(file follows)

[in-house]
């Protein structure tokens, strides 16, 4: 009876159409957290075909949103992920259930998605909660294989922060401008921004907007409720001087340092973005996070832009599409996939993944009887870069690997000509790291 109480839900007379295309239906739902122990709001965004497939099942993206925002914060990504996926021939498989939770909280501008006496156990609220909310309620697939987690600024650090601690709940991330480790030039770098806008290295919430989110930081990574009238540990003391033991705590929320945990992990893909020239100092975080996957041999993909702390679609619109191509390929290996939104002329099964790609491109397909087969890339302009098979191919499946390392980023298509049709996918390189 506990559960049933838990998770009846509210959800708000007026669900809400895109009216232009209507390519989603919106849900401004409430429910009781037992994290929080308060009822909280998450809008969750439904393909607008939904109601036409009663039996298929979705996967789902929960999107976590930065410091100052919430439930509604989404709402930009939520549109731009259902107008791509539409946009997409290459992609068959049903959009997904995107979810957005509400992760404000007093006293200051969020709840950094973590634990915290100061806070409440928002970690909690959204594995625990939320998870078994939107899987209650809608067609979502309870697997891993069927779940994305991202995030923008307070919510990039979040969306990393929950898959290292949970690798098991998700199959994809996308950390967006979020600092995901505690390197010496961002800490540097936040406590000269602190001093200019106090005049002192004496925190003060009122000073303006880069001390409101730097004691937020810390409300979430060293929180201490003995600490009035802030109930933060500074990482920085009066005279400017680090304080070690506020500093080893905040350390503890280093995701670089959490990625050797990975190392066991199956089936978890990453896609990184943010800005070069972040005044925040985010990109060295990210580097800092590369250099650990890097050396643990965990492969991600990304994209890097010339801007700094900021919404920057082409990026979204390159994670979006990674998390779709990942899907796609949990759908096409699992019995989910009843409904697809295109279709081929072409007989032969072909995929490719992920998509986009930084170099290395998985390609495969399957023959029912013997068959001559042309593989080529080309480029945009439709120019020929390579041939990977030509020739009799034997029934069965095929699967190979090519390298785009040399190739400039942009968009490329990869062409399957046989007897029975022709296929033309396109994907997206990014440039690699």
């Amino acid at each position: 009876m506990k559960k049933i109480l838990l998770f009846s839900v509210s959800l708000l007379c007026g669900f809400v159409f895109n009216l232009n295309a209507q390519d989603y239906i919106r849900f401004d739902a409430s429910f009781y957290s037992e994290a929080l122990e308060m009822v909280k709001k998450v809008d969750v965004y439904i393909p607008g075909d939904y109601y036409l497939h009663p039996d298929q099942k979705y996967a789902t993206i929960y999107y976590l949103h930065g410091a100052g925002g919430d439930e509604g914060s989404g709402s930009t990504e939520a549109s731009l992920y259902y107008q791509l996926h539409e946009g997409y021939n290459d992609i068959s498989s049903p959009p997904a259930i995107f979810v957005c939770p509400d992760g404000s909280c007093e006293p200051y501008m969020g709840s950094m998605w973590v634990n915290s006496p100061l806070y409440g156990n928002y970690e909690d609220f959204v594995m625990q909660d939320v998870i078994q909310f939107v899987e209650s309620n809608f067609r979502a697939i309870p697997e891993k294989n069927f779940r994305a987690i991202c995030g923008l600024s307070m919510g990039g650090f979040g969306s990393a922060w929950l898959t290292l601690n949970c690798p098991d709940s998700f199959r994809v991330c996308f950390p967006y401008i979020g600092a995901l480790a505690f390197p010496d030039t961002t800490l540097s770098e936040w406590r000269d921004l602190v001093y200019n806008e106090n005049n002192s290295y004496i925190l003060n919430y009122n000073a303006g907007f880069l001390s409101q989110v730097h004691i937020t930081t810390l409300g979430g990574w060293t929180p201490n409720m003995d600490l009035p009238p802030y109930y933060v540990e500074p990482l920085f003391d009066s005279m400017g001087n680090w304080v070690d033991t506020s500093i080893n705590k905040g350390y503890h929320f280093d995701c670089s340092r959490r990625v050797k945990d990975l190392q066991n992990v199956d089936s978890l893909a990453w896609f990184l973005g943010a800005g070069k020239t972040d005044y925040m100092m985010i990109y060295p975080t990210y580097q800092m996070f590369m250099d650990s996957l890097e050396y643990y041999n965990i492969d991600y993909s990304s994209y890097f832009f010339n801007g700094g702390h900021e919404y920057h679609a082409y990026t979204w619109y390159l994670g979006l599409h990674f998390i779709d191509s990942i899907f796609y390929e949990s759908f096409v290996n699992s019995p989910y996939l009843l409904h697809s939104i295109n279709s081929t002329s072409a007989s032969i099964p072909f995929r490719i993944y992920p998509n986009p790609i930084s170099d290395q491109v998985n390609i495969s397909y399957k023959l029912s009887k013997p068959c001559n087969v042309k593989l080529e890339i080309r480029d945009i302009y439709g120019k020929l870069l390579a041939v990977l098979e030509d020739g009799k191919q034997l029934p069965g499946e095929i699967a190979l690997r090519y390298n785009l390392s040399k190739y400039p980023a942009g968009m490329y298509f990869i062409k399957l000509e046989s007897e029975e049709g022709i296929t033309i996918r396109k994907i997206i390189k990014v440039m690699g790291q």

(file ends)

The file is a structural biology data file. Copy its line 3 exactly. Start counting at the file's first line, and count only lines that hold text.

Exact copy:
């Amino acid at each position: 009876m506990k559960k049933i109480l838990l998770f009846s839900v509210s959800l708000l007379c007026g669900f809400v159409f895109n009216l232009n295309a209507q390519d989603y239906i919106r849900f401004d739902a409430s429910f009781y957290s037992e994290a929080l122990e308060m009822v909280k709001k998450v809008d969750v965004y439904i393909p607008g075909d939904y109601y036409l497939h009663p039996d298929q099942k979705y996967a789902t993206i929960y999107y976590l949103h930065g410091a100052g925002g919430d439930e509604g914060s989404g709402s930009t990504e939520a549109s731009l992920y259902y107008q791509l996926h539409e946009g997409y021939n290459d992609i068959s498989s049903p959009p997904a259930i995107f979810v957005c939770p509400d992760g404000s909280c007093e006293p200051y501008m969020g709840s950094m998605w973590v634990n915290s006496p100061l806070y409440g156990n928002y970690e909690d609220f959204v594995m625990q909660d939320v998870i078994q909310f939107v899987e209650s309620n809608f067609r979502a697939i309870p697997e891993k294989n069927f779940r994305a987690i991202c995030g923008l600024s307070m919510g990039g650090f979040g969306s990393a922060w929950l898959t290292l601690n949970c690798p098991d709940s998700f199959r994809v991330c996308f950390p967006y401008i979020g600092a995901l480790a505690f390197p010496d030039t961002t800490l540097s770098e936040w406590r000269d921004l602190v001093y200019n806008e106090n005049n002192s290295y004496i925190l003060n919430y009122n000073a303006g907007f880069l001390s409101q989110v730097h004691i937020t930081t810390l409300g979430g990574w060293t929180p201490n409720m003995d600490l009035p009238p802030y109930y933060v540990e500074p990482l920085f003391d009066s005279m400017g001087n680090w304080v070690d033991t506020s500093i080893n705590k905040g350390y503890h929320f280093d995701c670089s340092r959490r990625v050797k945990d990975l190392q066991n992990v199956d089936s978890l893909a990453w896609f990184l973005g943010a800005g070069k020239t972040d005044y925040m100092m985010i990109y060295p975080t990210y580097q800092m996070f590369m250099d650990s996957l890097e050396y643990y041999n965990i492969d991600y993909s990304s994209y890097f832009f010339n801007g700094g702390h900021e919404y920057h679609a082409y990026t979204w619109y390159l994670g979006l599409h990674f998390i779709d191509s990942i899907f796609y390929e949990s759908f096409v290996n699992s019995p989910y996939l009843l409904h697809s939104i295109n279709s081929t002329s072409a007989s032969i099964p072909f995929r490719i993944y992920p998509n986009p790609i930084s170099d290395q491109v998985n390609i495969s397909y399957k023959l029912s009887k013997p068959c001559n087969v042309k593989l080529e890339i080309r480029d945009i302009y439709g120019k020929l870069l390579a041939v990977l098979e030509d020739g009799k191919q034997l029934p069965g499946e095929i699967a190979l690997r090519y390298n785009l390392s040399k190739y400039p980023a942009g968009m490329y298509f990869i062409k399957l000509e046989s007897e029975e049709g022709i296929t033309i996918r396109k994907i997206i390189k990014v440039m690699g790291q």